To understand that the role of a scientist extends beyond practical investigations, students created a research paper prior to the camp. Seervai says: “Students came up with an original idea 12 weeks before camp started. They were mentored by Dr Vidita Vaidya, an Associate Professor, and her graduate students at the Tata Institute of Fundamental Research, about scientific methods and the importance of developing a sharp and focused research question.

“Students were given contemporary topics to gather research from textbooks and online, such as ‘Mysteries of the mind’, and ‘Caffeine and its effect on attention span’, for example. They then created a poster and presented their findings through structured writing and orally to an audience of their peers and accomplished scientists, including neuropsychologist Dr Urvashi Shah, Professor Linda Richards and Dr Ravi Ramakantan, Director, Department of Radiology at Mumbai’s Kokilaben Dhirubhai Ambani Hospital and Medical Research Institute, who evaluated the research projects.”

Thinking outside the box

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Professor Anindya Sinha discussing “A Theory of Mind”

‘Secrets of how the brain is wired’ was revealed by Dr Vaidya; ‘Consciousness and behaviour’ was introduced by Dr Anindya Sinha, an Indian Primatologist; the ‘Theory of Mind’ was used to explain primate behaviour; and Dr Sandhya Koushika, an Associate Professor at Tata Institute of Fundamental Research, studied the movement of substances in neurons.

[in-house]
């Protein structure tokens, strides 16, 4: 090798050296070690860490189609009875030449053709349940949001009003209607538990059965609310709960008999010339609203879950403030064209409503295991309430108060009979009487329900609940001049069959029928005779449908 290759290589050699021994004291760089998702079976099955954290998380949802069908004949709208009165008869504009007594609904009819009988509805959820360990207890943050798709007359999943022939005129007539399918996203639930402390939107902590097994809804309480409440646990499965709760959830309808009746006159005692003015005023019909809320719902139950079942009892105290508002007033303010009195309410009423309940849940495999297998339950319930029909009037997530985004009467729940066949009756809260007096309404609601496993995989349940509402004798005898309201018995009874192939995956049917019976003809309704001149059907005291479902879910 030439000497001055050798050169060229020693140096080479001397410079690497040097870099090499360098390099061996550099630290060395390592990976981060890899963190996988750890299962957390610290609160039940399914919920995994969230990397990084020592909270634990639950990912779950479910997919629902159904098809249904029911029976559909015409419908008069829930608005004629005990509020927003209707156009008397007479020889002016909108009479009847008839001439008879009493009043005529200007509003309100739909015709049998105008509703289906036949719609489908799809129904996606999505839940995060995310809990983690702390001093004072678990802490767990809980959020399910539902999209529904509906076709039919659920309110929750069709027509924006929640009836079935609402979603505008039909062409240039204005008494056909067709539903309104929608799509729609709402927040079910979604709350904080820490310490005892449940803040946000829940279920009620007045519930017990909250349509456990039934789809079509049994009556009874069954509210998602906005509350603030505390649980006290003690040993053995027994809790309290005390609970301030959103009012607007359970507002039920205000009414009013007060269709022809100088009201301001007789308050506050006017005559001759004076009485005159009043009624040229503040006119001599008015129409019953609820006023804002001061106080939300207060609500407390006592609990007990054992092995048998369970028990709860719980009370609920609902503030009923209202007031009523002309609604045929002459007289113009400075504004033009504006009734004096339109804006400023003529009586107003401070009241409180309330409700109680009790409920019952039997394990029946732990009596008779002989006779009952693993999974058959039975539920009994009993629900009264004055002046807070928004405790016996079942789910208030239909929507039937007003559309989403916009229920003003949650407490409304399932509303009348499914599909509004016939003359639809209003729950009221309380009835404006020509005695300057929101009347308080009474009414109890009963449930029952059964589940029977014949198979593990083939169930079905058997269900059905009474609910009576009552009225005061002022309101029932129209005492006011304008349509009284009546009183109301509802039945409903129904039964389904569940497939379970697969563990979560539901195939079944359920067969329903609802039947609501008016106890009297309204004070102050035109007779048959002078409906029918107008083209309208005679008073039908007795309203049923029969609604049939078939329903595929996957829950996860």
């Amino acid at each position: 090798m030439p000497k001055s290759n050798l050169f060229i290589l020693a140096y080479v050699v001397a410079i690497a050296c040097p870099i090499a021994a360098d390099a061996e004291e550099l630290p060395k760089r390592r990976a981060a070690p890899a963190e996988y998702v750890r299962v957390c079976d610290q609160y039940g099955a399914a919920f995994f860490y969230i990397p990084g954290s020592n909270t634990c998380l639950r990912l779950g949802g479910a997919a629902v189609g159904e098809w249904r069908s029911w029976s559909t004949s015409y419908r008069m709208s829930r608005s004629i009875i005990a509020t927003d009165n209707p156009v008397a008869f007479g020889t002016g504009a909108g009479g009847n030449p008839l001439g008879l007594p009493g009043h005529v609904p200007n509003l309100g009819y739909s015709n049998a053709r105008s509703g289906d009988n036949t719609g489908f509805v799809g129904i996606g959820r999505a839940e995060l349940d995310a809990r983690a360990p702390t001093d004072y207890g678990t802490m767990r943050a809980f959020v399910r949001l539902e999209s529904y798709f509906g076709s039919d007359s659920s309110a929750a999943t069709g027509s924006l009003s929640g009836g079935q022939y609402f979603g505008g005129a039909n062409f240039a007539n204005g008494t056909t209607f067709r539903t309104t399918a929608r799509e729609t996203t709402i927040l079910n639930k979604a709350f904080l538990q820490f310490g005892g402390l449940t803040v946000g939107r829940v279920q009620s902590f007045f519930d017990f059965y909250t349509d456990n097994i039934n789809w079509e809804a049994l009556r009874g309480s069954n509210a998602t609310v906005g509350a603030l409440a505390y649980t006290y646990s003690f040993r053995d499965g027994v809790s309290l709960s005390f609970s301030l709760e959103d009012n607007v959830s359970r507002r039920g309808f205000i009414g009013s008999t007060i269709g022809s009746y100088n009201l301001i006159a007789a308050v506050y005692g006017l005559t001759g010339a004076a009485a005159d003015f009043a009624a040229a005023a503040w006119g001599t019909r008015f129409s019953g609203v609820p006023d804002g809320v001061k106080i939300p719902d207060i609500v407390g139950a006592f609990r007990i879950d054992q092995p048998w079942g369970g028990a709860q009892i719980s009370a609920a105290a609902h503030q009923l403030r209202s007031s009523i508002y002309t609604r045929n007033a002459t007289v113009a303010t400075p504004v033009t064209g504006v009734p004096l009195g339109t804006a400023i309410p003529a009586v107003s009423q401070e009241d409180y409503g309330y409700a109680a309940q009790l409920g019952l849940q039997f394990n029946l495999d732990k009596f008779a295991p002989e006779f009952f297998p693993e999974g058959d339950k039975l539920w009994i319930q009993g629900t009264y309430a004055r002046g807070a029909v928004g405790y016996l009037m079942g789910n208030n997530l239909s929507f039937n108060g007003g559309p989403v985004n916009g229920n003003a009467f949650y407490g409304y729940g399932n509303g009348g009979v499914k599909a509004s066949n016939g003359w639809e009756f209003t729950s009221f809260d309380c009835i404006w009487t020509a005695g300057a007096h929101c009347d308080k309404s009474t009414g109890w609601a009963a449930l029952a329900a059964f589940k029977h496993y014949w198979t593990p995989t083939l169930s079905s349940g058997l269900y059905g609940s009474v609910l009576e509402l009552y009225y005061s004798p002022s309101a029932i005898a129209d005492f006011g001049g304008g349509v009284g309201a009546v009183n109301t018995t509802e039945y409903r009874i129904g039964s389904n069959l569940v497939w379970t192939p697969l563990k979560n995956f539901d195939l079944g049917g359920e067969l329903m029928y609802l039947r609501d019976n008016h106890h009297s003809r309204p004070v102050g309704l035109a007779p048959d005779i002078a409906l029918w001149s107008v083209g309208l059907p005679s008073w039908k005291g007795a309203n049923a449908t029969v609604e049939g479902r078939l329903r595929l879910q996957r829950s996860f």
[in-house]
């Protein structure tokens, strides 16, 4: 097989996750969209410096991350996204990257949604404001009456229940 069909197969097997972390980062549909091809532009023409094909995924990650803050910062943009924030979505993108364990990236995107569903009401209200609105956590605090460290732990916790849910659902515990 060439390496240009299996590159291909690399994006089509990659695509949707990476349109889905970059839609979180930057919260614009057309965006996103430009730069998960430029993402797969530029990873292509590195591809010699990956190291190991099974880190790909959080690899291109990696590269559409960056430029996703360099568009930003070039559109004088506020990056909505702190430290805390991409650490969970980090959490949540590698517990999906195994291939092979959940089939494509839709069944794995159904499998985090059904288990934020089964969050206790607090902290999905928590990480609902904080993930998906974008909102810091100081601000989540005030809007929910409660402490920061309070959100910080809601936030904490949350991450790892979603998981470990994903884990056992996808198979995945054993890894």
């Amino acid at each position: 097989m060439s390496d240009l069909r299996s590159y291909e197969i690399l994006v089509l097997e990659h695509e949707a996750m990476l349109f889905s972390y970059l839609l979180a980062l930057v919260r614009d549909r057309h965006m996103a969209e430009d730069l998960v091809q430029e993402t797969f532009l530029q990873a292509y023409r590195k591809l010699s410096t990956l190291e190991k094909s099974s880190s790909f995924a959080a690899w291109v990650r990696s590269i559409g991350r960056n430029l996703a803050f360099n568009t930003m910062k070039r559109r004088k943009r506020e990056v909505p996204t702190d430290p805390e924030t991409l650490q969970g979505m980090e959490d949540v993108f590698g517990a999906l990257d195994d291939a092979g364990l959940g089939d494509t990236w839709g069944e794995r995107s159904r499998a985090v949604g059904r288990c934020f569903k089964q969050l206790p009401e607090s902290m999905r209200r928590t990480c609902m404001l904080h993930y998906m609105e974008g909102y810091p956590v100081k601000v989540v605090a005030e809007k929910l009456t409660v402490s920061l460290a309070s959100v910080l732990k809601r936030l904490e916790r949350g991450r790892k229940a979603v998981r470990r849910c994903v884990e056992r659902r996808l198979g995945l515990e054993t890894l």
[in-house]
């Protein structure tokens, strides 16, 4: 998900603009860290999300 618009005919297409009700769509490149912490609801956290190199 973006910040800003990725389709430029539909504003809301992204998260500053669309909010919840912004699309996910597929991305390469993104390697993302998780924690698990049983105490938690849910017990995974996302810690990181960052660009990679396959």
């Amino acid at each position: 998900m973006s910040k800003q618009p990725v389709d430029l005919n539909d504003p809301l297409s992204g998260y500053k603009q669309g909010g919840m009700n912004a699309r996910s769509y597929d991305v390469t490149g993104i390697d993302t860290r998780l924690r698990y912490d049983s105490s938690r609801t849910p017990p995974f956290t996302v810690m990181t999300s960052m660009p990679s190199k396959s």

Students enjoyed the experience. Grade 11 IB Diploma Programme student Anshuman Mor says: “Brain Camp was incredibly interesting and challenging. My classmate Malavika and I worked hard to complete our submissions, but the experience was at the same time very rewarding. “I loved the fact that we got the opportunity to interact with Dr Richards. All the talks were extremely engaging but I particularly enjoyed the talk by Dr Sinha. I had a fantastic experience.”

Can human intelligence be replicated?

The event’s success has set the stage for future annual science camps for all students at BIS. “‘Artificial Intelligence’, will be the theme for 2015,” reveals Seervai. “Open to all grades, students will learn about the astonishing research being done around the world on human and artificial intelligence by experts from various disciplines, including neuroscience, computer science, physics, social science and cognition.”

The programme will include interactive discussions, asking questions of the future such as ‘How can we measure intelligence?’ ‘Can we replicate human intelligence?’ ‘Will robots take over?’ plus lots more.

“In the spirit of the IB mission, these endeavours help create knowledgeable and inquiring global citizens,” adds Seervai. “Through developing knowledge of neurobiology and artificial intelligence, students enhance their scientific investigation and communication skills.”